Sinkhole Under The National Corvette Museum Swallows 8 Cars That Probably Weren’t Cheap

This Corvette was not involved, so far as we know. (Tjololo Photo)

This Corvette was not involved, so far as we know. (Tjololo Photo)

If you’re a car enthusiast planning a trip to the National Corvette Museum in Bowling Green, Ky. in the near future, you might want to consider postponing your visit. Unless of course, sinkholes underneath car museums are of particular interest to you.

The Kentucky museum suffered quite a blow today when sinkhole 40 feet wide and 25-30 feet deep opened up this morning underneath the skydome section of the museum, CNN reports, swallowing eight cars in the process.

That part of the museum houses Corvettes that are on loan from private owners, collectors and others that were “made famous by magazines and auto shows the world over,” the museum’s site explains.

It’s also where 30 unique Corvettes live, including a 1983 model that is the only one of its kind. It’s unclear if that one fell, but we do know that six were donated by Corvette enthusiasts and the other two are owned by General Motors, the cars’ maker.

Included in the fallen vehicles were a 1962 Black Corvette, a 1984 PPG Pace Car, and a 1993 ZR-1 Spyder. And while no price tag has been put on the total value of the damaged cars, considering this is a museum and these are Corvettes, we’re not surprised to hear the executive director put the amount at “substantial.”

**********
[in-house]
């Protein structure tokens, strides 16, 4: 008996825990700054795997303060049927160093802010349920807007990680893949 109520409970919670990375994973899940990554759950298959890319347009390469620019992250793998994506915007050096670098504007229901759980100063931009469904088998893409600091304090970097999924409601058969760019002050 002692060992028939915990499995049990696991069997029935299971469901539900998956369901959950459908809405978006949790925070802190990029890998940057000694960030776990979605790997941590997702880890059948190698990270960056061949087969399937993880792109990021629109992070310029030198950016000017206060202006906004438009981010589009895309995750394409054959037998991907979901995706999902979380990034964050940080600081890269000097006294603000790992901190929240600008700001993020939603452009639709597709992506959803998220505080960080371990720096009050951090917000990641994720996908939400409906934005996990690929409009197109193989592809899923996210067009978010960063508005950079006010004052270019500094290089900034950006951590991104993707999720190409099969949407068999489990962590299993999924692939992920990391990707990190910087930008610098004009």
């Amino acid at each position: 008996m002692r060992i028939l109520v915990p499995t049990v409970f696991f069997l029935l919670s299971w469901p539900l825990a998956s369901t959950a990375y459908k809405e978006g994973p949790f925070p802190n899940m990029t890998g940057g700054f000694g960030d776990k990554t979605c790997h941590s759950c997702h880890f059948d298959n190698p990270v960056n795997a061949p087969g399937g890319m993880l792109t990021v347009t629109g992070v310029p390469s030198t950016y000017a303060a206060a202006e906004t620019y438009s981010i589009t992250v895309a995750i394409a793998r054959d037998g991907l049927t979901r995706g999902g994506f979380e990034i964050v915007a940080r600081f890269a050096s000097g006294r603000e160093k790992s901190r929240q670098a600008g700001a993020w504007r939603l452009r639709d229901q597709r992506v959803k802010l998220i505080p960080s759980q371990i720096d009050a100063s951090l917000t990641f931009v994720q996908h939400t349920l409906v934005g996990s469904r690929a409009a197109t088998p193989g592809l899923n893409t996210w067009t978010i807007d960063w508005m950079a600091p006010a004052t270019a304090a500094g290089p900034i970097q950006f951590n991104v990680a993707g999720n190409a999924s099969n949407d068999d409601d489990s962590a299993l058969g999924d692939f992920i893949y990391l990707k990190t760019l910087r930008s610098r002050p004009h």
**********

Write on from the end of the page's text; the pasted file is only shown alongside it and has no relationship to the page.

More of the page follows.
Stupid sinkholes, always showing up where you don’t want them, like Florida resorts or at the Sonic drive-thru. Never where you need them most — like under your feet when you realize there are no more episodes of Sherlock on in the near future. Seriously, just swallow me up, cruel world.

Cars fall into sinkhole at National Corvette Museum [CNN]

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  1. MathManv2point0 says:

    Seriously, BBC, 3 episodes a season. I know good writing and Hobbit movies take time but… common… 3!?!?!

  2. C0Y0TY says:

    So that’s how Leno spends his newfound free time, digging tunnels out from under cars he wants.

  3. Alecto67 says:

    The one-of-a-kind 1983 Corvette was moved out of the museum. They didn’t produce a corvette for sale that year because they couldn’t get the factory up to spec in time. They made approximately 55, and every other one was destroyed.